Dear Moneyist: I am a 49 year old woman about to get married for the second time. I work and am self-sufficient and have been all my life, but as a single mother, I don’t have much savings. I have a 23-year-old son who works and shares a flat with 2 roommates.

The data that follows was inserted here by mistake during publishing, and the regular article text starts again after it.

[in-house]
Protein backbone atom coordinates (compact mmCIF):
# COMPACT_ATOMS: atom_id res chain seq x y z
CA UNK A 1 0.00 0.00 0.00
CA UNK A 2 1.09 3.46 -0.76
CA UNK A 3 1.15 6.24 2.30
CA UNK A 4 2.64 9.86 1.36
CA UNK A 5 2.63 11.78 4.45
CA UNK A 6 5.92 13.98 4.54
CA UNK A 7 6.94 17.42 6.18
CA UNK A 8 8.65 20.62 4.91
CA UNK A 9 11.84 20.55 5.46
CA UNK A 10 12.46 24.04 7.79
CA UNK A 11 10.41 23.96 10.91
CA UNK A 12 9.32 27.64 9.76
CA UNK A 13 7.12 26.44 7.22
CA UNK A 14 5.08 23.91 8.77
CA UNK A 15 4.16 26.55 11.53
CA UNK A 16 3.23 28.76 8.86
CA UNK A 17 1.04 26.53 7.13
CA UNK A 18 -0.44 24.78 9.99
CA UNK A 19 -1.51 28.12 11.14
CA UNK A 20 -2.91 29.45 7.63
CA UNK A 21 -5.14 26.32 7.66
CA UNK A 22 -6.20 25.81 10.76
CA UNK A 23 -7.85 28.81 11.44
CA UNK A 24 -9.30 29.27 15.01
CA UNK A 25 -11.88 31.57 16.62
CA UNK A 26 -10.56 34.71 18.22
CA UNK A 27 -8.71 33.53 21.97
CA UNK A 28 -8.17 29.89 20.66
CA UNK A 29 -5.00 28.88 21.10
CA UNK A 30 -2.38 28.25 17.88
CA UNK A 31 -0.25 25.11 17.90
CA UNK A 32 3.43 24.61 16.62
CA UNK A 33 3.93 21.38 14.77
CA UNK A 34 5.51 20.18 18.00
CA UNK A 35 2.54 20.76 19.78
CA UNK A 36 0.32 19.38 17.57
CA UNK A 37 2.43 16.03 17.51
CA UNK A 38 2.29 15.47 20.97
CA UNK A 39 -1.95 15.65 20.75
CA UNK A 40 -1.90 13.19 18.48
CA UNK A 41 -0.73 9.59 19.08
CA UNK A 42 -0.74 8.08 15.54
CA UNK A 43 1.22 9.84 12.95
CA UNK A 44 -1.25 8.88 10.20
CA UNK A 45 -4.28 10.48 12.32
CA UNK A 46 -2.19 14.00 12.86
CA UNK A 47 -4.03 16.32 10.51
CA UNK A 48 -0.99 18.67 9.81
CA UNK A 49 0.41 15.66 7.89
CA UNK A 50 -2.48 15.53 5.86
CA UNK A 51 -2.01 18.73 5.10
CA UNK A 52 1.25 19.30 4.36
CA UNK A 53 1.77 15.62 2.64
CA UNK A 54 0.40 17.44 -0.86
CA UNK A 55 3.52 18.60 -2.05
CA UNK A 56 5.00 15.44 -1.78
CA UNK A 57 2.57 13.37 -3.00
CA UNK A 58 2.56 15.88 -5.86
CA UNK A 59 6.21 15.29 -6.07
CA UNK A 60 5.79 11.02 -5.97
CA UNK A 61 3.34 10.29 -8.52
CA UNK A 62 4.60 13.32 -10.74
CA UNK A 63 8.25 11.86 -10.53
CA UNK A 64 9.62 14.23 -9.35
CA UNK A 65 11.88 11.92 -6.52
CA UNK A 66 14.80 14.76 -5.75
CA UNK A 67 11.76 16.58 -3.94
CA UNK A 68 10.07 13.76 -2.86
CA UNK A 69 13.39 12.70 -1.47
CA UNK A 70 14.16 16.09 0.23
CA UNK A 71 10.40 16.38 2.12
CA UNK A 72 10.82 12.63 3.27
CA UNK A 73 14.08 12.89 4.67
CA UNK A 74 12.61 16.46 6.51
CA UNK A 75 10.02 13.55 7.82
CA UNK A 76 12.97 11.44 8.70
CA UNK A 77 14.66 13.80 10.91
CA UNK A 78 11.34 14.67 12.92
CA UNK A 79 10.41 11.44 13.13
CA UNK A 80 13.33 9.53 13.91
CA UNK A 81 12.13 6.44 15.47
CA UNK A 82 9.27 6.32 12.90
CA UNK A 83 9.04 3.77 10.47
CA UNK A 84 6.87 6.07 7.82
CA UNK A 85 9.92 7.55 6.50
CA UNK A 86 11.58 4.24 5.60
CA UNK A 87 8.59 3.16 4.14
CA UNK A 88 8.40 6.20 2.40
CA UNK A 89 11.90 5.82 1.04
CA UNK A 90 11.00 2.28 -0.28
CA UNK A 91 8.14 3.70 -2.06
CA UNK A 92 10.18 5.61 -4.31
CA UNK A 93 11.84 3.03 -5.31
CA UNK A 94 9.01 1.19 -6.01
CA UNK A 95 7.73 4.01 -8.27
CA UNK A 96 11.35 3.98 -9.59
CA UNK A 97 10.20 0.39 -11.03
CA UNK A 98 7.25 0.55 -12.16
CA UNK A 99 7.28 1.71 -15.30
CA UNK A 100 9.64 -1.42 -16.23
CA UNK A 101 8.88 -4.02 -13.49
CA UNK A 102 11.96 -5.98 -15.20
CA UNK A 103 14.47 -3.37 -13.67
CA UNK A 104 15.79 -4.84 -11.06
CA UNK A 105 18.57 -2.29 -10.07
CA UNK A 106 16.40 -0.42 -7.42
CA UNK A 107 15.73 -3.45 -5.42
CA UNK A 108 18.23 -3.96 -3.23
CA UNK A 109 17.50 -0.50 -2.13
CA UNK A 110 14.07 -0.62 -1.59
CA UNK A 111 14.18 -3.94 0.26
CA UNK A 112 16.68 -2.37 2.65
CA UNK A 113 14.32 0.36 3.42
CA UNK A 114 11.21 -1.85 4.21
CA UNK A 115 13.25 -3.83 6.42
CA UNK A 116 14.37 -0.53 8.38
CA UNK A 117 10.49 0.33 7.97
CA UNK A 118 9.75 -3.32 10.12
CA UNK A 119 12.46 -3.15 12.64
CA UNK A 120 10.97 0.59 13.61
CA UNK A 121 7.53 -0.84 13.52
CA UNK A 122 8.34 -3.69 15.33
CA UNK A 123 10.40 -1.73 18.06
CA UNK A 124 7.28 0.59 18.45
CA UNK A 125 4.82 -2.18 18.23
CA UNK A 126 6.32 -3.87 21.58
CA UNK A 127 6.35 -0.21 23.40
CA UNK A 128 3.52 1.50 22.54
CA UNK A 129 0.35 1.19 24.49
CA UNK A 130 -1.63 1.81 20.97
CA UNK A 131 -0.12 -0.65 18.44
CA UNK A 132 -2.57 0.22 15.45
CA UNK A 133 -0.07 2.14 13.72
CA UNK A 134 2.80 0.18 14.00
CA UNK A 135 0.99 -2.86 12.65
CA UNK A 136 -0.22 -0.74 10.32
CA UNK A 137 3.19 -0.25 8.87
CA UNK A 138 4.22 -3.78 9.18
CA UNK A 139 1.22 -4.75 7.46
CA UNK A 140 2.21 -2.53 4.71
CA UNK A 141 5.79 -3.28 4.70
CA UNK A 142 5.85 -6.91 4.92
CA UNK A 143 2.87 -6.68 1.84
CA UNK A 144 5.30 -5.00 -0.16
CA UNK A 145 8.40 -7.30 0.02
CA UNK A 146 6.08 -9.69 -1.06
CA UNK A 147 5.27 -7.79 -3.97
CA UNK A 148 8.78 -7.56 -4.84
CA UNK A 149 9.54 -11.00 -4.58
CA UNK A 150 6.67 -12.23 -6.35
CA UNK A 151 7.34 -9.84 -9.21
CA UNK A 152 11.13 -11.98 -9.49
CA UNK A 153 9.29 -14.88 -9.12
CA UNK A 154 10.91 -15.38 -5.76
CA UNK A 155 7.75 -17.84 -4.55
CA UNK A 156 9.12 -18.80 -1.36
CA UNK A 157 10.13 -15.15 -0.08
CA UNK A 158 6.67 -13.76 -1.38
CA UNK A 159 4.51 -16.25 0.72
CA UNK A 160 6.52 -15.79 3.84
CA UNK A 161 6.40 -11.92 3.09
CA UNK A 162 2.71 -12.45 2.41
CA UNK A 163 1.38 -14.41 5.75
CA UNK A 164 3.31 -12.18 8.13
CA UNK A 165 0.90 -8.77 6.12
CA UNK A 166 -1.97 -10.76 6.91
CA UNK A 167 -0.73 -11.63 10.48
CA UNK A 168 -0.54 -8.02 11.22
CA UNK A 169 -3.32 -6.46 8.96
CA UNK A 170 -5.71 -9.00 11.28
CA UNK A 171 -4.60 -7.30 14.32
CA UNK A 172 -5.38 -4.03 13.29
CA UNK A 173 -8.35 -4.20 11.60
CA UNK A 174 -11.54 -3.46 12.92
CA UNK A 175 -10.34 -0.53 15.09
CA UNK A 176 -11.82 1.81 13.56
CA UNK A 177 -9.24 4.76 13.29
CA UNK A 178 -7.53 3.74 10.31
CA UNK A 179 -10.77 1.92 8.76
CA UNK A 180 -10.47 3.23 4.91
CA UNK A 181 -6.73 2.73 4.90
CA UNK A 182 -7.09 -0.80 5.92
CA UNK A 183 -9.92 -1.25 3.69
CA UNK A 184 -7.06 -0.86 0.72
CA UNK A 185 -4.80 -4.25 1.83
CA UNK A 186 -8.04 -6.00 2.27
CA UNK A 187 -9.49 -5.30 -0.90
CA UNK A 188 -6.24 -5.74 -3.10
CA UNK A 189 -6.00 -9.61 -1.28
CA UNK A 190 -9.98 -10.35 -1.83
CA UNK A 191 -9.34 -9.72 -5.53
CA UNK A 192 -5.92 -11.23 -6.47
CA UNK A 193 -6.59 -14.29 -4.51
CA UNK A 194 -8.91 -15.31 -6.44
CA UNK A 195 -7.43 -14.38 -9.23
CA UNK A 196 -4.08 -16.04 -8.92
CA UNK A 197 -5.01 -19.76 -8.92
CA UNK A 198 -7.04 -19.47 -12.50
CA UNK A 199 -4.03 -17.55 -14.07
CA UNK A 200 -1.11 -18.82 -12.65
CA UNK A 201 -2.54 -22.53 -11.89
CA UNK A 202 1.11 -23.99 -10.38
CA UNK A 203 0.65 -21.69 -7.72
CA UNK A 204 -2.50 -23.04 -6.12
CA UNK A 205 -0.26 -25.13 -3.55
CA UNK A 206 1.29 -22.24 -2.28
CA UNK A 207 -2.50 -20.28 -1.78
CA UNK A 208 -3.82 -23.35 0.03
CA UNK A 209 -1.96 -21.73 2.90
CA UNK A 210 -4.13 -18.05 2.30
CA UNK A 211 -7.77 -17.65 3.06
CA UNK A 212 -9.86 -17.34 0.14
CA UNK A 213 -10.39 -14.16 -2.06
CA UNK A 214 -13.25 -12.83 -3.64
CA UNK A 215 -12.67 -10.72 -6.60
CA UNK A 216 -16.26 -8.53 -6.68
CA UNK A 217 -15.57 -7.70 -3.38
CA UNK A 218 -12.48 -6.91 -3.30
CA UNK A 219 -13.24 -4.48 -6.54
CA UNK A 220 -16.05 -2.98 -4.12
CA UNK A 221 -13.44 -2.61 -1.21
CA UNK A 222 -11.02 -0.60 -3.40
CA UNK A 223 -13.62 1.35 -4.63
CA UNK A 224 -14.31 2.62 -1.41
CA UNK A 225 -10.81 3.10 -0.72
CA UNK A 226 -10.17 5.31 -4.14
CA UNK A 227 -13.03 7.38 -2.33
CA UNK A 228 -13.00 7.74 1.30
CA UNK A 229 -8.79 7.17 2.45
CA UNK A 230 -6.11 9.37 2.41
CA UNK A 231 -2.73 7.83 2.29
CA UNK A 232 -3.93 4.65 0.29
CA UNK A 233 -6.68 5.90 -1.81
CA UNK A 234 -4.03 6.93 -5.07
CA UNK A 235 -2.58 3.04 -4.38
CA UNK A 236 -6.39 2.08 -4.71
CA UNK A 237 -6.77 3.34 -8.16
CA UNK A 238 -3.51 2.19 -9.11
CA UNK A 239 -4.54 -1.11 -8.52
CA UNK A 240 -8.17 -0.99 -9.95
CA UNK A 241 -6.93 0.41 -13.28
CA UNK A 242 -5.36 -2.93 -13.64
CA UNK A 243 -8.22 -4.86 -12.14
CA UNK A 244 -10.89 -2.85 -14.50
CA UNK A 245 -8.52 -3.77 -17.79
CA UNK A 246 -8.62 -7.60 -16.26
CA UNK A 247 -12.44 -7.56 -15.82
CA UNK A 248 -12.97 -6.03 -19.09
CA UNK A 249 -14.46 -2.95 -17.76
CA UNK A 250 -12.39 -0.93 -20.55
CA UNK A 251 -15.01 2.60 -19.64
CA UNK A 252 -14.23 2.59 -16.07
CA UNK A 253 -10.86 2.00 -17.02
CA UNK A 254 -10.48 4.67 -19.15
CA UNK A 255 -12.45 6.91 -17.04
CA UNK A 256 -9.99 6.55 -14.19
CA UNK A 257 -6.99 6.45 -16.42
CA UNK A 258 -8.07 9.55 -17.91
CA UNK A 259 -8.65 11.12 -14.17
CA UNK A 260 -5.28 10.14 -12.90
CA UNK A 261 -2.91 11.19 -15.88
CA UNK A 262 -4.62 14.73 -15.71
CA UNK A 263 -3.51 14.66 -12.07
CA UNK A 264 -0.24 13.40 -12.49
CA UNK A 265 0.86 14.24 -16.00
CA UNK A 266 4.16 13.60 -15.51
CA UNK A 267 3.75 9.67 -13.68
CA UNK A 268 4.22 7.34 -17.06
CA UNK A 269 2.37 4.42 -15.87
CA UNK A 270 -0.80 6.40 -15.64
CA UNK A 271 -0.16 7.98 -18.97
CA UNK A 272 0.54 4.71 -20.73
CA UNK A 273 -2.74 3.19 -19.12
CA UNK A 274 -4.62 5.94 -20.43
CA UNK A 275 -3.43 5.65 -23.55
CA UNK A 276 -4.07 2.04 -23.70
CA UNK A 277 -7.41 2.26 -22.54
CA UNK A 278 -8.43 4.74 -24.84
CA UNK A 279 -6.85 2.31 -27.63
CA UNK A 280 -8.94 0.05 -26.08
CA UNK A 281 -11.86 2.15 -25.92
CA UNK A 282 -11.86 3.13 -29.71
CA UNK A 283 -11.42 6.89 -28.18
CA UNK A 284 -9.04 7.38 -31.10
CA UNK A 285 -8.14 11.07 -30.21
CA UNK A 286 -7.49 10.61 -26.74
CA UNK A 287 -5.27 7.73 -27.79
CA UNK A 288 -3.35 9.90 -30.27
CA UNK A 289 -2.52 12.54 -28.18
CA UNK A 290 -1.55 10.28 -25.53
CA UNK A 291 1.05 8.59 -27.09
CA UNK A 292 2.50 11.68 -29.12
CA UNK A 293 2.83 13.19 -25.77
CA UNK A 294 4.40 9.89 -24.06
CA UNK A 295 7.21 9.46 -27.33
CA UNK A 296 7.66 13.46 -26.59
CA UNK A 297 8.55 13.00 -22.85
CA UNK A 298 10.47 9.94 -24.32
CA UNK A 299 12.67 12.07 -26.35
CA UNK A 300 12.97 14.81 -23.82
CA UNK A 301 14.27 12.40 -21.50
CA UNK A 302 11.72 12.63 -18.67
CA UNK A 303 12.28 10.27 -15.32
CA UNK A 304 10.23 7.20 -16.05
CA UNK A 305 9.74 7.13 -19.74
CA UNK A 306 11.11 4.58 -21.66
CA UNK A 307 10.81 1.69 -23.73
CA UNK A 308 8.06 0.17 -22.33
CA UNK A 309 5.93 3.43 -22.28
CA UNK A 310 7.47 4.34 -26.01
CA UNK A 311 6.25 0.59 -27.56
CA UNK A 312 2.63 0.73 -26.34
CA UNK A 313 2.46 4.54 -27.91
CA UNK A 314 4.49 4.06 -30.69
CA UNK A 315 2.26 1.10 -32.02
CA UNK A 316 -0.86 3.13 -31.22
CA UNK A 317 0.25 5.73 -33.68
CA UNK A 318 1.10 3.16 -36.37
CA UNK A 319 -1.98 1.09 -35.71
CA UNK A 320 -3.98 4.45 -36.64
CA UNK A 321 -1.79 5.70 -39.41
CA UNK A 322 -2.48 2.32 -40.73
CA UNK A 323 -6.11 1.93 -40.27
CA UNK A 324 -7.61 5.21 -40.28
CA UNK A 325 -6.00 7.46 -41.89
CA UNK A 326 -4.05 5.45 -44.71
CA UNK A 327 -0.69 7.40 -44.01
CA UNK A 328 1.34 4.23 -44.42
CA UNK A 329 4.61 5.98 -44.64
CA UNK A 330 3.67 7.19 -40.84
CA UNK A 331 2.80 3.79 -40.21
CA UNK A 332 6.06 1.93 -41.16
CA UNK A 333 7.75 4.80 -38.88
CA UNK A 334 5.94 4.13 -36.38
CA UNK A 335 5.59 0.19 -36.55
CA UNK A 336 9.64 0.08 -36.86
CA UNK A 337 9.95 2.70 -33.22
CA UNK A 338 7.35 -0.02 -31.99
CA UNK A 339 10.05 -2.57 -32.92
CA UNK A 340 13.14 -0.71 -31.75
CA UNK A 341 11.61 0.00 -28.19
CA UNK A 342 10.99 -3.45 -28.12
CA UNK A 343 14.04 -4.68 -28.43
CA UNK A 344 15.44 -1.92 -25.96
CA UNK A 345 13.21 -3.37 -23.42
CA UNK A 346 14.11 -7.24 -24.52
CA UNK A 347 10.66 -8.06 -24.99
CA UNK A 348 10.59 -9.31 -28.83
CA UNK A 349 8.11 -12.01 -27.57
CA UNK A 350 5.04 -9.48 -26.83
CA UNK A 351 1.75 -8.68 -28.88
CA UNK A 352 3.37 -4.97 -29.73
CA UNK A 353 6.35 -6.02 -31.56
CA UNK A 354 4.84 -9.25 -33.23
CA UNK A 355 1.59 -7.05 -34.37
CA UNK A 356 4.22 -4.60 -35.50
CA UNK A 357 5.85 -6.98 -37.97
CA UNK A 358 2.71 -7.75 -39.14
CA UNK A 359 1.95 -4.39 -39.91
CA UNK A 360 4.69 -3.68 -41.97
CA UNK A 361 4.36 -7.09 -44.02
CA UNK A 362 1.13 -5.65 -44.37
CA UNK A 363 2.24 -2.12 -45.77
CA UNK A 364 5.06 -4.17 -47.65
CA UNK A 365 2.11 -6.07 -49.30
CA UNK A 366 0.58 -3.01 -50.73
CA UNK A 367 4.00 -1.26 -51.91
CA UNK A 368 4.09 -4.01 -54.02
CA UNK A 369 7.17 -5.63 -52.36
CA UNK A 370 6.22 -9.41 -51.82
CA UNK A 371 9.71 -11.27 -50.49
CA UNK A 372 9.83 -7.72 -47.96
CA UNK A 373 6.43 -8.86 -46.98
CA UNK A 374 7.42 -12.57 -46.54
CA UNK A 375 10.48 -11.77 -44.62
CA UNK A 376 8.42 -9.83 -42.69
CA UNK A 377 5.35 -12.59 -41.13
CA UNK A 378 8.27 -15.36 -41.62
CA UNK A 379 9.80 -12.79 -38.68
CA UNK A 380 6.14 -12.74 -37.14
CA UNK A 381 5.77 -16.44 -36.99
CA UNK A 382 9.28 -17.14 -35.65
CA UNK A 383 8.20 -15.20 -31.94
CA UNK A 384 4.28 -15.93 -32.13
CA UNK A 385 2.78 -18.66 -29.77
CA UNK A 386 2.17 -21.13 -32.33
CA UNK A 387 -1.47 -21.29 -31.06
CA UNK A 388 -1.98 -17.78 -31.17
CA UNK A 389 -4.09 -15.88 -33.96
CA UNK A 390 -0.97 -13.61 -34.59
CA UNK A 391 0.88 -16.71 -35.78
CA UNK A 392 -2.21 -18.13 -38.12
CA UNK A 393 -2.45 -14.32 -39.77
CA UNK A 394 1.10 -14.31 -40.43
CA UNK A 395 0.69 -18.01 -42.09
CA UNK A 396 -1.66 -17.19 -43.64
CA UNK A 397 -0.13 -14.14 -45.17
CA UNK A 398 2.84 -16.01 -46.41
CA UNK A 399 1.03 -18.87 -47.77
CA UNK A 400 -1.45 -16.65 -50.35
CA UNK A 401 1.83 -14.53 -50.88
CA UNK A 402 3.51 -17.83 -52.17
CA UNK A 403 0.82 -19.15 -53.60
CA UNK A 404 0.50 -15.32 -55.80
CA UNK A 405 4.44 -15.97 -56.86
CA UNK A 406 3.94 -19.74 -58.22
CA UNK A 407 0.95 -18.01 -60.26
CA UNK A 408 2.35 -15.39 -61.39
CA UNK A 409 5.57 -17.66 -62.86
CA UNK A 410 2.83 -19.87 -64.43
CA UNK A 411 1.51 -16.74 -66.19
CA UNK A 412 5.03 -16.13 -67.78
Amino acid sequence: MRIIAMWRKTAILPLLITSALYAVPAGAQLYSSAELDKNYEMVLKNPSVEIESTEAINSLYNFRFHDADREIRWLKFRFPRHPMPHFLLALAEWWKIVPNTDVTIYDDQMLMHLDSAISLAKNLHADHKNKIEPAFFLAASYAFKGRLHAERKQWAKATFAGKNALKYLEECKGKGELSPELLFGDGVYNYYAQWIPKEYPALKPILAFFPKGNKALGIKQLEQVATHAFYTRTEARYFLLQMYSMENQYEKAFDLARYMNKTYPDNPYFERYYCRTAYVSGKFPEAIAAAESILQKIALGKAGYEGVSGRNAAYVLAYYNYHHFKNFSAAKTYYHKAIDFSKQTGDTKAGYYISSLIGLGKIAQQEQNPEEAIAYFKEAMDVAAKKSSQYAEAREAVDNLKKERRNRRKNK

My fiance is a wonderful 56 year old man who is caring and generous. He is a widower and has two adult children, who are also alone. My fiance owns his own business and he has done well. However, I don’t want to stay out in the cold. Let me explain why. After we get married, my fiancé wants me to give up my apartment that I rent and move into his house. I live in one of the most expensive cities in the US However, I have lived in my apartment for over 10 years and the rent is affordable, and I love the location. I don’t expect him to put my name on a house he had with his first wife, but I am concerned about what would happen if he died. I suppose she would leave the house to her children, but what would happen to me? Would I be forced to leave your home and find an apartment that would probably be more than I could afford? By the way, my landlord will not allow me to sublet my apartment because I could get a lot more if I move out. What should I do before I say I do? Getting married in New York Want to read more? Follow Quentin Fottrell on Twitter and read more of his columns here. Dear Get Married: These are good conversations to have before you get married and before you give up your beloved home. I suggest having the conversation about your financial future (s) separately, and not linking it to your current life situation. Continue in this conversation with “I need to know before I give my notice to the landlord” or “Why should I give up this great apartment without knowing where I am going …?” They are not advisable. It would trivialize the larger conversation. There is not a small amount of uncertainty with this apartment. From what you say, it sounds like you’re getting a good deal with this apartment rather than living in a rent stabilized apartment – they’re wanted in New York City like Jason searched for that Golden Fleece. In that case, anything could happen. The rent could go up, your landlord could sell the building, or he could decide that he wants to rent it to someone else and get more money for it. There is also a lot of uncertainty in marriage. You could live happily ever after or get divorced after 10 years, and you would have to find another place to live and depend on your own savings and whatever arrangement you agree to, and that is your responsibility, and not your future husband’s. However, assuming that doesn’t happen, you can always agree to a life estate or a life lease: if your fiancé dies before you do, you live there for the rest of your days. Most big decisions involve some kind of risk / reward. “Will I take that new job, but what if it doesn’t work out and the company goes under, or if I hate my new boss, and then I left this perfectly comfortable job where I wasn’t so unhappy anyway? Or, ‘Am I Overinvested in stocks for my age and build? What you are faced with before your wedding is your own tolerance for risk. This is a good opportunity to discover yours. The Moneyist: My ex-husband put his wife in his life insurance before you die, going against our divorce. You are now fighting with me in court. You can email The Moneyist with any financial and ethical questions related to coronavirus at email@example.com. Hello MarketWatchers Take a look at Moneyist’s private Facebook FB group, + 0.90%, where we seek answers to life’s thorniest money problems. Readers write to me with all kinds of dilemmas. Post your questions, tell me what you want to know more about or comment on the last columns of Moneyist.